Daily Devotionals

Praying for a change

by Daniel Bramlett

For years we’ve said there is a deep, dark spiritual battle going on for the soul of SW Arkansas. We’ve talked about how that’s manifested in the many lives eaten up with addictions of all kinds. We’ve talked about deteriorating neighborhoods, disengaged school kids, businesses struggling to keep solid employees, churches struggling to keep their heads above water… Most of the time we read things like this and think, “Yeah, that’s right. But what in the world can I do about it?” And we move on with life. And then a 40-year-old mom who’s seeking Jesus is shot and killed. Or a drunk driver hits another car and instantly kills a child. Or a major business closes. Suddenly things get worse, but still we think we can do nothing about it. We feel incredibly sorry for those who’ve lost loved ones, but we think, “We’ve encountered crisis, too. We survived. They’ll make it.” And we move on with life. At what point does the Church shout, “NO! We will NOT move on! We have to turn around and go the other way.” That’s how I feel today. 

I hurt for our police force. These men and women see the most horrible things. They walk into our lives when we are at our worst. The court system is designed to mitigate a semblance of morality by enforcing the laws we’ve all agreed on. The police are just doing their jobs, but sometimes, I imagine, their jobs are almost unbearable. 

I hurt for our school system. Our administrators and teachers have incredibly difficult jobs. They see our kids at their best and their worst. Many of them will tell you there are more bad times than good if we compare today with even 10 years ago. The school system is designed to teach morality. You might push back against that statement, but think about it. Morality is the ability to control your base desires, submit to a higher authority in any given circumstance because you admit the boundaries established for you by that authority are better than the boundaries you would establish for yourself. Immorality is the breaking of those boundaries. School teaches us how to adhere to these boundaries…among other things ☺. School leaders are doing their job well, but I can imagine it becomes unbearable at times.

I hurt for our business sector. Employees come to work high or show an “I don’t care” attitude. Our businesses do their best and customers complain or just don’t come in. The workforce is so limited they are forced to settle for less than the best when hiring. Business leaders are doing their jobs well, but I can imagine they want to throw up their hands often. 

I’m not trying to paint a picture of despair. I’m trying to be honest; to paint a picture of reality. When is enough enough? We can always do a better job, but the three sectors I’ve mentioned are all working hard. They are always trying to do their best. Our struggles are not because of a mass failure on the part of our businesses, schools or law enforcement/court system. We are spiraling because the Church has failed.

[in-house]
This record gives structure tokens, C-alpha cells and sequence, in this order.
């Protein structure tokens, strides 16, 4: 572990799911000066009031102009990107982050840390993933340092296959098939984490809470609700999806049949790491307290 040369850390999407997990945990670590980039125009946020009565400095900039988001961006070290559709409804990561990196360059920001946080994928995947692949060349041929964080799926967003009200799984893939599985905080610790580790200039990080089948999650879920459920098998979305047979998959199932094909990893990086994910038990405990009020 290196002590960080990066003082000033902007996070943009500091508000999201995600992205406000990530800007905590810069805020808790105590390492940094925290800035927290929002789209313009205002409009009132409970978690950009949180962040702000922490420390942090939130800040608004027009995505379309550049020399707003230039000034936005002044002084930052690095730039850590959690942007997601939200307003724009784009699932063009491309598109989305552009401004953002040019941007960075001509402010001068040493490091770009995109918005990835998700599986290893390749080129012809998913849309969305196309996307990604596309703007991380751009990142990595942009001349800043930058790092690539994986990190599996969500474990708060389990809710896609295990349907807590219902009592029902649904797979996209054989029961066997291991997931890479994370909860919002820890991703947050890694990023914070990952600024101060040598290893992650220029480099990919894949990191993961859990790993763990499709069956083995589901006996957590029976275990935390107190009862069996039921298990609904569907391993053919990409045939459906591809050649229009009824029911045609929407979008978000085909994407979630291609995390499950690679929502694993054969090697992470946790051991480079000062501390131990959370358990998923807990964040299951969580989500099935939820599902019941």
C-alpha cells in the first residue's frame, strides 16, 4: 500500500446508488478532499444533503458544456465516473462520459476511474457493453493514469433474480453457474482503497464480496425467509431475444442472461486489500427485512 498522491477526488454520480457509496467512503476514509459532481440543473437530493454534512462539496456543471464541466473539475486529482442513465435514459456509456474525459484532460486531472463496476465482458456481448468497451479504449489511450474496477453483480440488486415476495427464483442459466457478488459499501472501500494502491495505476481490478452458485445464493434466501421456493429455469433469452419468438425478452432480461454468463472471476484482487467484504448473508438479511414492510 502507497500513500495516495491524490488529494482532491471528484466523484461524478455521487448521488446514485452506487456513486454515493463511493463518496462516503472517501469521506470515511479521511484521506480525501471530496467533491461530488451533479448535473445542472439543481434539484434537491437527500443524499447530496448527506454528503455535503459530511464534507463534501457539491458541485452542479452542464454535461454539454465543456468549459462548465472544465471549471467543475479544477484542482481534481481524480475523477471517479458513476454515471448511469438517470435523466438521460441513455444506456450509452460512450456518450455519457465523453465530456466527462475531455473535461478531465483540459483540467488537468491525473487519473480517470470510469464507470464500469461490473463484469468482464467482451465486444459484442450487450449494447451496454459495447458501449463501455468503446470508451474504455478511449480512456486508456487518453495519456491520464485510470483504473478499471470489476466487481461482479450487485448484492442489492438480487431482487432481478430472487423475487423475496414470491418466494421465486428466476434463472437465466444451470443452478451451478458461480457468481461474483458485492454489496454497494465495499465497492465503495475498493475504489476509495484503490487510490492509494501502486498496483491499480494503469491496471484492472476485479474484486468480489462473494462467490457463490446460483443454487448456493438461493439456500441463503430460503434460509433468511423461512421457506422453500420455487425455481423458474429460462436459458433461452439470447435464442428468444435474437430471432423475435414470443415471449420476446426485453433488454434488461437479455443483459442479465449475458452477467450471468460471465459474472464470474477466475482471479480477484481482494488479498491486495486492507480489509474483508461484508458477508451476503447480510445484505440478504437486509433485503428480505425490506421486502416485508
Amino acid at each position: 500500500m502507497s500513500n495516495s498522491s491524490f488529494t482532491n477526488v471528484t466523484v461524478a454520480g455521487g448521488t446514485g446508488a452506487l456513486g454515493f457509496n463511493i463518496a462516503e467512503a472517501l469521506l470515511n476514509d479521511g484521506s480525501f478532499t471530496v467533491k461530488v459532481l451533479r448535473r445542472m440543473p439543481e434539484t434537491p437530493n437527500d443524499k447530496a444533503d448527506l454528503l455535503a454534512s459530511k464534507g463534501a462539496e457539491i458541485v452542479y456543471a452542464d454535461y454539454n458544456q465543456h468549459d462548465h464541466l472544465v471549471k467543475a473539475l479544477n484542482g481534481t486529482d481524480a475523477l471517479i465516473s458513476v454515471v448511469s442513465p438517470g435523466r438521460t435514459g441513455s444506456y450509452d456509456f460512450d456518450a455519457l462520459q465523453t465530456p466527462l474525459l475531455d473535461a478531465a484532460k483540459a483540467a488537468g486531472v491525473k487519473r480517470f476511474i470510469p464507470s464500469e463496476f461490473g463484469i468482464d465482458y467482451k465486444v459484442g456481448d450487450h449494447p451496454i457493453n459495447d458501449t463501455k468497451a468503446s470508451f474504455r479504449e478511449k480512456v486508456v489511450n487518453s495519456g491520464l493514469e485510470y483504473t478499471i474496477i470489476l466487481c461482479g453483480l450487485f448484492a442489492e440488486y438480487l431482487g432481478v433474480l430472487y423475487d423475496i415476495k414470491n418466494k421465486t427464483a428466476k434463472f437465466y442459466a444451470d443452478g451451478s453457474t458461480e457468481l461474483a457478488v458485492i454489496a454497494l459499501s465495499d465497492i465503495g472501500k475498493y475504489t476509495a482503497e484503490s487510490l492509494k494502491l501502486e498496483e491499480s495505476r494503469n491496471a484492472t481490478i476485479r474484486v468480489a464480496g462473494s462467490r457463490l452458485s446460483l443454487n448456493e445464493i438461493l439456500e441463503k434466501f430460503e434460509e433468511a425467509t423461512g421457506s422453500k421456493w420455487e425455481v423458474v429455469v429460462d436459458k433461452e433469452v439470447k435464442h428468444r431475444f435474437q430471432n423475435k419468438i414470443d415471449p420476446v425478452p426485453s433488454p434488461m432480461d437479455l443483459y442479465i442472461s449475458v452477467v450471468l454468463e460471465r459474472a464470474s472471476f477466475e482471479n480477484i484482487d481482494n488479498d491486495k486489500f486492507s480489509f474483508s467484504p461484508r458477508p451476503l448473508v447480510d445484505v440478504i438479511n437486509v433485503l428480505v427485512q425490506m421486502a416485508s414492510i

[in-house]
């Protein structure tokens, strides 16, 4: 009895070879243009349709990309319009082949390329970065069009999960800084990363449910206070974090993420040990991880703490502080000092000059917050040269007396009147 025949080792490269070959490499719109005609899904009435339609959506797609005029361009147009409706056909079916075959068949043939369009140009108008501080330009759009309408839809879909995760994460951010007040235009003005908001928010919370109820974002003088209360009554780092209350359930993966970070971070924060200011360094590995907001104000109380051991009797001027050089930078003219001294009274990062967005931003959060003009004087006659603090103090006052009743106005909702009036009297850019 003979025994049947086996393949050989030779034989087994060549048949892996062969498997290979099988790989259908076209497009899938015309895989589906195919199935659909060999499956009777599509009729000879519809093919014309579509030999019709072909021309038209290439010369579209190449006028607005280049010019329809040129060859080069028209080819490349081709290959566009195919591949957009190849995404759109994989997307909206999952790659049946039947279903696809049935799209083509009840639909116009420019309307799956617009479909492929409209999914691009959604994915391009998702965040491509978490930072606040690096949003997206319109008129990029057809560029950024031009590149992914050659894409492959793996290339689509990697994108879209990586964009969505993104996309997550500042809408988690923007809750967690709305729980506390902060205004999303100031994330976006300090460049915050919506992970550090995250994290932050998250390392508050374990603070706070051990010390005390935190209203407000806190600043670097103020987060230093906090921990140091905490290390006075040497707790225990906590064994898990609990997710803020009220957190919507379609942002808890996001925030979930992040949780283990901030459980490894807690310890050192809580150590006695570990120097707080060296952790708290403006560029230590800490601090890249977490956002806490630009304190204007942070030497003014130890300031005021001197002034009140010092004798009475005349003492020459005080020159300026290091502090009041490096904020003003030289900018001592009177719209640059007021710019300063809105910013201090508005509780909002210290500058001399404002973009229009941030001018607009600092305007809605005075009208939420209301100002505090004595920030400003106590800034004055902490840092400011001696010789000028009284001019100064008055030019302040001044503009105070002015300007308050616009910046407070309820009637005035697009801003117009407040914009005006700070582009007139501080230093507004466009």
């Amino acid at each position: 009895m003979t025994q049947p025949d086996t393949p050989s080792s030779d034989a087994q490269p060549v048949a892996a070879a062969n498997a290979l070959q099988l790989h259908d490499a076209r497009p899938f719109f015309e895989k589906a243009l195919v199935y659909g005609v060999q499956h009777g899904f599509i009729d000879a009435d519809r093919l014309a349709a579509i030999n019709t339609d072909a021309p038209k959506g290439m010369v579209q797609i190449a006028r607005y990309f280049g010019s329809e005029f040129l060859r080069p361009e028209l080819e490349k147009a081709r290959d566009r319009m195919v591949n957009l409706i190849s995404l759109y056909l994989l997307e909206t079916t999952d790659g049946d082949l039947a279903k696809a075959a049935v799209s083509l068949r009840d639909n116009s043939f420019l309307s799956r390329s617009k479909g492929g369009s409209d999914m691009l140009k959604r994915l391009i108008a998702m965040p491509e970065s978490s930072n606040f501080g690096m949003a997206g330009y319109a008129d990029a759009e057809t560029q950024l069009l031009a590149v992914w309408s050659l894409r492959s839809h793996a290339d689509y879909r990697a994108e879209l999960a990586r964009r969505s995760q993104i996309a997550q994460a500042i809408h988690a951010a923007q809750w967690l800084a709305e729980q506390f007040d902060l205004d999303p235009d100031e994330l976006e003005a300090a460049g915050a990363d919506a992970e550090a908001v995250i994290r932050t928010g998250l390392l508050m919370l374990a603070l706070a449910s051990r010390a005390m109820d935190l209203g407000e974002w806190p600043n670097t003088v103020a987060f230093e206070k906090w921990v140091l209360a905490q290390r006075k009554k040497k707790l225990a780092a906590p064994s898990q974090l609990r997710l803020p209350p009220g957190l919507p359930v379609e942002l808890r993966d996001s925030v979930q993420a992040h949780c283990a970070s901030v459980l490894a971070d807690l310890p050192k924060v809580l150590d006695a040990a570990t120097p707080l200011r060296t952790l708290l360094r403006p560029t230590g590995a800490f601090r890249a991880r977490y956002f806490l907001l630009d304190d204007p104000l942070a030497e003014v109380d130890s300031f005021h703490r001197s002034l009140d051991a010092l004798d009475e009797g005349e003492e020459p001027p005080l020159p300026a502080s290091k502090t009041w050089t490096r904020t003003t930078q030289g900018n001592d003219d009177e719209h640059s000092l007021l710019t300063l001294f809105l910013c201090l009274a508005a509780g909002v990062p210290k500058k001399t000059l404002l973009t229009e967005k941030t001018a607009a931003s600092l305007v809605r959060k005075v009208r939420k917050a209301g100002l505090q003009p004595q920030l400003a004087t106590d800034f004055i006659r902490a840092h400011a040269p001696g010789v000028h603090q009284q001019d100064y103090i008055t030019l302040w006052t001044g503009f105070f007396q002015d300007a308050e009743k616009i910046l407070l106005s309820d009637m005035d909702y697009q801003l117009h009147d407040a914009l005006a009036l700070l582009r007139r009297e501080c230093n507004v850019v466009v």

The Church is the only institution that can bring about real change. The Body of Christ doesn’t legislate, enforce or teach morality. We don’t make or lose money as a result of its infringed boundaries. Our primary goal is not even to model morality. The Church is present to offer a new heart and a new mind to those who engage in its family. God uses the Church to create an environment where new desires can be born and exercised. If the Church is removed (or if it goes to sleep) society loses its conscience. All of the moral boundary keepers can still be present, but if the Church disappears it suddenly becomes impossible for them to do their job well. Moral boundary keepers will be constantly frustrated because the people under their care won’t care anymore. Anything goes. Shoot up a house? Sure. Drop out or sleep through school? Go for it. Go to work high? Why not. It’s time for the Church to say “Enough!” 

What happens when we say that? Nothing. We can get mad about our current situation(s) all day long and absolutely nothing will happen. We can get Amens all day long; people will like our posts on Facebook and nothing will change. Only when we start to act on our calling do things start to change. Recognizing the spiritual battle is only part of the solution. Entering the battlefield is a whole other part of the equation. Will you spend your week lamenting our current situation or will you enter the battlefield? We can either be filled with remorse over the state of SW Arkansas or we can do something about it. 

The greatest thing the Church can do in the face of overwhelming spiritual darkness is PRAY. To pray is to admit that we can’t fix a single thing and at the same time admit we know Who can. It is putting our faith in the only One who can rescue the hopeless, bring peace to the chaos and show love to our enemies. Will you step on the field to pray? This Sunday night at 7pm we will be at the Hempstead County Courthouse to pray. Just pray. Let’s stand together. 

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